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Career Path

Global reach for logistics professional

by Nicole Wong

Regine Picard, regional business development director, Asia, Geodis Overseas Limited
Photo: Noily Leung

In any aspect of sales and marketing, adaptability is essential to cope with new business strategies and the constant changes brought about by evolving market trends. It is the quality exemplified by Regine Picard, regional business development director Asia for Geodis Overseas Limited, and one which has allowed her to build a career as a sales and marketing professional in the logistics industry and taken her around the world.

Ms Picard's journey began as a student of international marketing at the Institut Superieur de Gestion in France. Her studies there gave her an understanding of how diverse businesses are run in Europe, North America and Asia, and after graduating in 1995, she lost no time in accepting the opportunity of an internship in Hong Kong. "I was determined to work in Asia right from the start, and this goal has motivated me throughout my career," she says.

Singapore was the next stop, where Ms Picard was appointed first as sales executive and later as sales and marketing manager for a Netherlands-based global freight forwarding company. Broad knowledge gained there led to an offer in 1999 to join the Paris office of a UK-based logistics firm as Asia Pacific route manager. "Working with different companies helped me to develop insights into the various business priorities and cultures within Asia," she recalls. "I was able to combine these new-found perspectives with my western way of looking at things."

However, not long afterwards, in 2001 the chance came up to return to Hong Kong as a route development manager, and Ms Picard was only too happy to accept. Two further steps saw her move in 2003 to Geodis, a French-based logistics service provider. She began as regional business development manager focusing on Greater China and the France trade lane, before being promoted to her current role overseeing business development and sales for the company's Asian offices in 31 locations and nine countries.


When approaching a customer, we have to understand the entire supply chain process from sourcing to final point of delivery

Growth strategies
The position involves regular meetings and conference calls with international colleagues to review account development and devise strategies for business growth. It also entails managing the regional sales force of more than 120 people. "There are methodologies and clear action plans set up to motivate the sales teams and ensure they achieve company targets," Ms Picard says.

One specific challenge at present is to provide continuous training in new products and necessary skills for an expanding sales team. "We are learning from one another by sharing experiences," she notes. "My motto for daily management is to listen, understand, share and guide whenever my colleagues need my support. These are the basic communication skills for every salesperson."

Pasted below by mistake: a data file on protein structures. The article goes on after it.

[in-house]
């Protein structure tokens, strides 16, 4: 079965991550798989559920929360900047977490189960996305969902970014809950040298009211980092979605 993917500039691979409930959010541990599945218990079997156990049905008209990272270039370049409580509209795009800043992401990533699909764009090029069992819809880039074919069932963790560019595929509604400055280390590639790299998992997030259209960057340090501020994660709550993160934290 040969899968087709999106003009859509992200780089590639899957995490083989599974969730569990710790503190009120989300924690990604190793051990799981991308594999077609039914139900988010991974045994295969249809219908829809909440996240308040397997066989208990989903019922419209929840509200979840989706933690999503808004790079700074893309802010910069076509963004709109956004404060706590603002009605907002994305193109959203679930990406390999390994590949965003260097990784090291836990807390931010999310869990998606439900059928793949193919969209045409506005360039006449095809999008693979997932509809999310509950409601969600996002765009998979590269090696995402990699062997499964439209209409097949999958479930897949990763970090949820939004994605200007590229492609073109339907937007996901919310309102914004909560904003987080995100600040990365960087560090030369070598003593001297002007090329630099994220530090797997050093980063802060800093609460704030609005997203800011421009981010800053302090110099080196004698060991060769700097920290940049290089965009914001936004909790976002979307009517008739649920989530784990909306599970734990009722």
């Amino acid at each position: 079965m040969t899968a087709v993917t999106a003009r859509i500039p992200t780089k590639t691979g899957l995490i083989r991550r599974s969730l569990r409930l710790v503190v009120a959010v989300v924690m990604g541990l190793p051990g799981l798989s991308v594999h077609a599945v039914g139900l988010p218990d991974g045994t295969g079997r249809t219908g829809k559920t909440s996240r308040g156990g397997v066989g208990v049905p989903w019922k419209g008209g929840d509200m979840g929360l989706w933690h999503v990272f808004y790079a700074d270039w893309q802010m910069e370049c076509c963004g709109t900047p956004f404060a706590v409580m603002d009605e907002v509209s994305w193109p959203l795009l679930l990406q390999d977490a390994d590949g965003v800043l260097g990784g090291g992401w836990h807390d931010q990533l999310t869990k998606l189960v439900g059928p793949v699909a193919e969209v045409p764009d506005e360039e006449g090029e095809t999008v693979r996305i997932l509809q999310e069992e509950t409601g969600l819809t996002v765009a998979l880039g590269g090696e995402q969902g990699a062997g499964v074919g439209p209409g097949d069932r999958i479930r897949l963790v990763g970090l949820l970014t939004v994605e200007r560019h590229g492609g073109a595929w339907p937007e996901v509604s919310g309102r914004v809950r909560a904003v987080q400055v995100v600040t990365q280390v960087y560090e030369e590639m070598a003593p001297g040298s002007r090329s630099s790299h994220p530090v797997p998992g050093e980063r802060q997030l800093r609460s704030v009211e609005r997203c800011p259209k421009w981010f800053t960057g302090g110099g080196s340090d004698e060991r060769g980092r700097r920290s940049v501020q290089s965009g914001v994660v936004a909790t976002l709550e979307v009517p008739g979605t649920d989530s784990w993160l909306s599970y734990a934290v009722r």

While a Master's degree in logistics can be an advantage, Ms Picard notes that good geographical knowledge, genuine motivation to overcome challenges, and a flair for finding business solutions are the prerequisites for success in the field. Graduates of logistics or business-related courses can pick up practical experience through on-the-job training, while other newcomers often learn about the industry by starting in customer service or sales assistant positions. "This gives them the opportunity to interact with everyone from customers to marketing, finance and operations staff locally and globally," Ms Picard explains.

New boundaries
She adds that continuous learning is one of the greatest benefits of being in the sector. "In dealing with clients from different industries, we get a broad understanding of their business and logistics process. That provides us with the chance to keep learning," she says, noting that a proactive approach and receptive attitude is essential for those who want to go into the sector.

With rapid changes taking place in the global logistics industry, professionals must react quickly to keep pace with market developments. According to Ms Picard, the concept of offering a "multi-business package" has become a dominant trend. The objective is to meet a customer's every need by not only providing international freight forwarding, but also global management, express services and road transport.

"When approaching a customer, we have to understand the entire supply chain process from sourcing to final point of delivery," she says. "We aim to offer innovative solutions, as well as expertise in re-engineering logistics processes. We always bear in mind that solutions must be feasible, efficient and cost effective."

China Opportunities

While the active expansion of the logistics industry in China is creating many new jobs, Ms Picard notes that locally recruited employees fill most openings. "However, there are opportunities for professionals from Hong Kong at senior management level with multinational companies," she says. "They must have the right skills in team management and product development, as well as knowledge of the China market and how business operates there."


 

Taken from Career Times 16 September 2005, p. B12

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